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Title: Sequent  
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Subject: Sequent (disambiguation), Logical assertion, Sequent calculus, Claim, Type rule
Collection: Logical Expressions, Proof Theory
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In mathematical logic, a sequent is a very general kind of conditional assertion.

A_1,\,\dots,A_m \,\vdash\, B_1,\,\dots,B_n.

A sequent may have any number m of condition formulas Ai (called "antecedents") and any number n of asserted formulas Bj (called "succedents" or "consequents"). A sequent is understood to mean that if all of the antecedent conditions are true, then at least one of the consequent formulas is true. This style of conditional assertion is almost always associated with the conceptual framework of sequent calculus.


  • Introduction 1
    • The form and semantics of sequents 1.1
    • Syntax details 1.2
    • Properties 1.3
      • Effects of inserting and removing propositions 1.3.1
      • Consequences of empty lists of formulas 1.3.2
    • Examples 1.4
    • Rules 1.5
  • Interpretation 2
    • History of the meaning of sequent assertions 2.1
    • Intuitive meaning 2.2
  • Variations 3
  • Etymology 4
  • See also 5
  • Notes 6
  • References 7
  • External links 8


The form and semantics of sequents

Sequents are best understood in the context of general logical assertions, which may be classified into the following three cases.

  1. Unconditional assertion. No antecedent formulas.
    • Example: ⊢ B
    • Meaning: B is true.
  2. Conditional assertion. Any number of antecedent formulas.
  3. Simple conditional assertion. Single consequent formula.
    • Example: A1, A2, A3B
    • Meaning: IF A1 AND A2 AND A3 are true, THEN B is true.
  4. Sequent. Any number of consequent formulas.
    • Example: A1, A2, A3B1, B2, B3, B4
    • Meaning: IF A1 AND A2 AND A3 are true, THEN B1 OR B2 OR B3 OR B4 is true.
  5. Thus sequents are a generalization of simple conditional assertions, which are a generalization of unconditional assertions.

    The word "OR" here is the inclusive OR.[1] The motivation for disjunctive semantics on the right side of a sequent comes from three main benefits.

    1. The symmetry of the classical inference rules for sequents with such semantics.
    2. The ease and simplicity of converting such classical rules to intuitionistic rules.
    3. The ability to prove completeness for predicate calculus when it is expressed in this way.

    All three of these benefits were identified in the founding paper by Gentzen (1934, p. 194).

    Not all authors have adhered to Gentzen's original meaning for the word "sequent". For example, Lemmon (1965) used the word "sequent" strictly for simple conditional assertions with one and only one consequent formula.[2] The same single-consequent definition for a sequent is given by Huth & Ryan 2004, p. 5.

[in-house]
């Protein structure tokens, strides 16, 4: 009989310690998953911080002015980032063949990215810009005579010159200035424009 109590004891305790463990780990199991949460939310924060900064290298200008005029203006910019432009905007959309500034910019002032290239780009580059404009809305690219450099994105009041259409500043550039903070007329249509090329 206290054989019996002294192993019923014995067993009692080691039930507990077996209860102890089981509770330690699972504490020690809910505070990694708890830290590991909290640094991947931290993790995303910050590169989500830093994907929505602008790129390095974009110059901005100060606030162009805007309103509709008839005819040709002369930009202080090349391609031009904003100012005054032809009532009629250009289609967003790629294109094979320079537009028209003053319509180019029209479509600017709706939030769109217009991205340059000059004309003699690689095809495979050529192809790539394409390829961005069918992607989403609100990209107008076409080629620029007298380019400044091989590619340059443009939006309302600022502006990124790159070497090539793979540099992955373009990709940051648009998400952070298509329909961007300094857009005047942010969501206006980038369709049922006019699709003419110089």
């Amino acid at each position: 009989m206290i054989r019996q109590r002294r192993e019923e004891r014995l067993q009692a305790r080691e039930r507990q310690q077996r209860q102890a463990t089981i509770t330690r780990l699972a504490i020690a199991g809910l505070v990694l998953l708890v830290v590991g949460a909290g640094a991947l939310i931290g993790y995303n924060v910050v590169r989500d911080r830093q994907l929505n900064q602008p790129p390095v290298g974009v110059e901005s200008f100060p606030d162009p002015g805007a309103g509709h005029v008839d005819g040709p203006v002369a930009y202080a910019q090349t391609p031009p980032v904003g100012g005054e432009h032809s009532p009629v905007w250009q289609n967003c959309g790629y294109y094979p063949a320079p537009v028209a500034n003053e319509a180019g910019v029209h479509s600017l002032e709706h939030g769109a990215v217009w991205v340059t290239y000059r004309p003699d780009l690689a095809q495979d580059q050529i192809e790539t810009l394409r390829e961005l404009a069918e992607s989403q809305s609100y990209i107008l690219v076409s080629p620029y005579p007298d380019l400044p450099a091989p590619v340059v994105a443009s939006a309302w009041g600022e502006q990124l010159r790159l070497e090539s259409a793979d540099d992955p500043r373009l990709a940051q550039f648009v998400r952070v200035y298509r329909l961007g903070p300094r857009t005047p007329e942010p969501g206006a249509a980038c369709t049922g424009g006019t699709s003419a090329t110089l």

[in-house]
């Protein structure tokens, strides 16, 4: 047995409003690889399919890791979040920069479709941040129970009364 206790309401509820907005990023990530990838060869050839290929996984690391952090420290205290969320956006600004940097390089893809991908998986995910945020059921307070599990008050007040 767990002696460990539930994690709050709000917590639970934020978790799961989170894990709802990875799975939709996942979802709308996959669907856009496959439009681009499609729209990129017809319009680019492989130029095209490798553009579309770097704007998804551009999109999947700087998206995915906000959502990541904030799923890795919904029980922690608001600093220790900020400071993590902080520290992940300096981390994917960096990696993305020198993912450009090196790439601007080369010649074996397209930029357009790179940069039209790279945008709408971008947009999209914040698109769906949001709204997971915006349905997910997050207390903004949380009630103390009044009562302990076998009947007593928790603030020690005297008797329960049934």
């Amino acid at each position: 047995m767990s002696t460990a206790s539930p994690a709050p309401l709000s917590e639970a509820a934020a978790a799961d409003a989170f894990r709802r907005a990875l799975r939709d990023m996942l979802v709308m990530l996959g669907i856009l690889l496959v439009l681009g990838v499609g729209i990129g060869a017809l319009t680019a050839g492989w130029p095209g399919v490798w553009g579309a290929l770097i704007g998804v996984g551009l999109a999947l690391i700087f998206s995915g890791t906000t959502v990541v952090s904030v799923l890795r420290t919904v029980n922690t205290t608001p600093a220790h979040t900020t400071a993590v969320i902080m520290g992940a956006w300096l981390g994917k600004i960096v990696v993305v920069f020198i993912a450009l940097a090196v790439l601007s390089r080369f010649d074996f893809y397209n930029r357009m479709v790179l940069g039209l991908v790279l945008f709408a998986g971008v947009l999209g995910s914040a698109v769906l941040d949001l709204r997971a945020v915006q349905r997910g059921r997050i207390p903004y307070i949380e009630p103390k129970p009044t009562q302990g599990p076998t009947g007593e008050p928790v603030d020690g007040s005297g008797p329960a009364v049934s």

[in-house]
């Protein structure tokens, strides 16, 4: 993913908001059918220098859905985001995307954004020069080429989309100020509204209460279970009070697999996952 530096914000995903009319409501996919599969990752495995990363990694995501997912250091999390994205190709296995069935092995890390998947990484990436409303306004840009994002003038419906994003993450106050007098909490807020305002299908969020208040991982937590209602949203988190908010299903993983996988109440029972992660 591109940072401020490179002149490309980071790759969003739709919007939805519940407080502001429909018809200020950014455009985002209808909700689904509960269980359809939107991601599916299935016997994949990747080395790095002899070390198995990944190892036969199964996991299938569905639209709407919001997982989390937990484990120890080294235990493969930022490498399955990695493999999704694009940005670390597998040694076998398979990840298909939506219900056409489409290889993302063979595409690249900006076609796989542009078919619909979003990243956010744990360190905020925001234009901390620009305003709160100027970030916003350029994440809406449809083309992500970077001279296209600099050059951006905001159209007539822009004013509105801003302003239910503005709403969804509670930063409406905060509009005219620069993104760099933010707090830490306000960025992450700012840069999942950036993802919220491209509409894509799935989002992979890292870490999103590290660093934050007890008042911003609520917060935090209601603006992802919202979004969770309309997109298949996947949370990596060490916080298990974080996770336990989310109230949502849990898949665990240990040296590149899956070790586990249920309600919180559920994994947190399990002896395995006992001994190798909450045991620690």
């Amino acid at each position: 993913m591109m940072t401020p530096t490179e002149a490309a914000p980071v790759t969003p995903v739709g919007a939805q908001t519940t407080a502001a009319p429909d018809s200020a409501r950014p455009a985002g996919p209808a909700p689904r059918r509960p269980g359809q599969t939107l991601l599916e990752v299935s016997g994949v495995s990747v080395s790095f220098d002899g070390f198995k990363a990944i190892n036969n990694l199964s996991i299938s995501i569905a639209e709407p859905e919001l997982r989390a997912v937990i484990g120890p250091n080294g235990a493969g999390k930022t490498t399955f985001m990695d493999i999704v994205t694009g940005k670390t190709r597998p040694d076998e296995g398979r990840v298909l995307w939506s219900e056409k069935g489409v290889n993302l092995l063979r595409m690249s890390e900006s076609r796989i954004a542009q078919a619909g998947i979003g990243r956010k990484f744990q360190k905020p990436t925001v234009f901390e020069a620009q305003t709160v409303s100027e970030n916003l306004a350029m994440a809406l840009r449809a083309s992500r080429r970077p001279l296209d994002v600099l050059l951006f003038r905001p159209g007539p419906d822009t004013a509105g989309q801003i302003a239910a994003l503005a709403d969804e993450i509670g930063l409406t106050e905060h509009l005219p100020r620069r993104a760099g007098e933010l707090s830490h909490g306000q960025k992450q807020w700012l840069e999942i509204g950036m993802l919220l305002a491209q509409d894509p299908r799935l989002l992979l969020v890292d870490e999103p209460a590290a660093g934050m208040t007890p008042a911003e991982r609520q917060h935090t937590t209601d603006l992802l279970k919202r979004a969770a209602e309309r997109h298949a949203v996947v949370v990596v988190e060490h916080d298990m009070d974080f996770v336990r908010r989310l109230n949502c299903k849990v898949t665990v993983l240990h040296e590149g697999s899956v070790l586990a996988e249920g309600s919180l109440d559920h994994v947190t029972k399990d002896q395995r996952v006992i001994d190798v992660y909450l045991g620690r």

Syntax details

    In a general sequent of the form


    both Γ and Σ are sequences of logical formulas, not sets. Therefore both the number and order of occurrences of formulas are significant. In particular, the same formula may appear twice in the same sequence. The full set of sequent calculus inference rules contains rules to swap adjacent formulas on the left and on the right of the assertion symbol (and thereby arbitrarily permute the left and right sequences), and also to insert arbitrary formulas and remove duplicate copies within the left and the right sequences. (However, Smullyan (1995, pp. 107–108), uses sets of formulas in sequents instead of sequences of formulas. Consequently the three pairs of structural rules called "thinning", "contraction" and "interchange" are not required.)

    The symbol ' \vdash ' is often referred to as the "turnstile", "right tack", "tee", "assertion sign" or "assertion symbol". It is often read, suggestively, as "yields", "proves" or "entails".


    Effects of inserting and removing propositions

    Since every formula in the antecedent (the left side) must be true to conclude the truth of at least one formula in the succedent (the right side), adding formulas to either side results in a weaker sequent, while removing them from either side gives a stronger one. This is one of the symmetry advantages which follows from the use of disjunctive semantics on the right hand side of the assertion symbol, whereas conjunctive semantics is adhered to on the left hand side.

    Consequences of empty lists of formulas

    In the extreme case where the list of antecedent formulas of a sequent is empty, the consequent is unconditional. This differs from the simple unconditional assertion because the number of consequents is arbitrary, not necessarily a single consequent. Thus for example, ' ⊢ B1, B2 ' means that either B1, or B2, or both must be true. An empty antecedent formula list is equivalent to the "always true" proposition, called the "verum", denoted "⊤". (See Tee (symbol).)

    In the extreme case where the list of consequent formulas of a sequent is empty, the rule is still that at least one term on the right be true, which is clearly impossible. This is signified by the 'always false' proposition, called the "falsum", denoted "⊥". Since the consequence is false, at least one of the antecedents must be false. Thus for example, ' A1, A2 ⊢ ' means that at least one of the antecedents A1 and A2 must be false.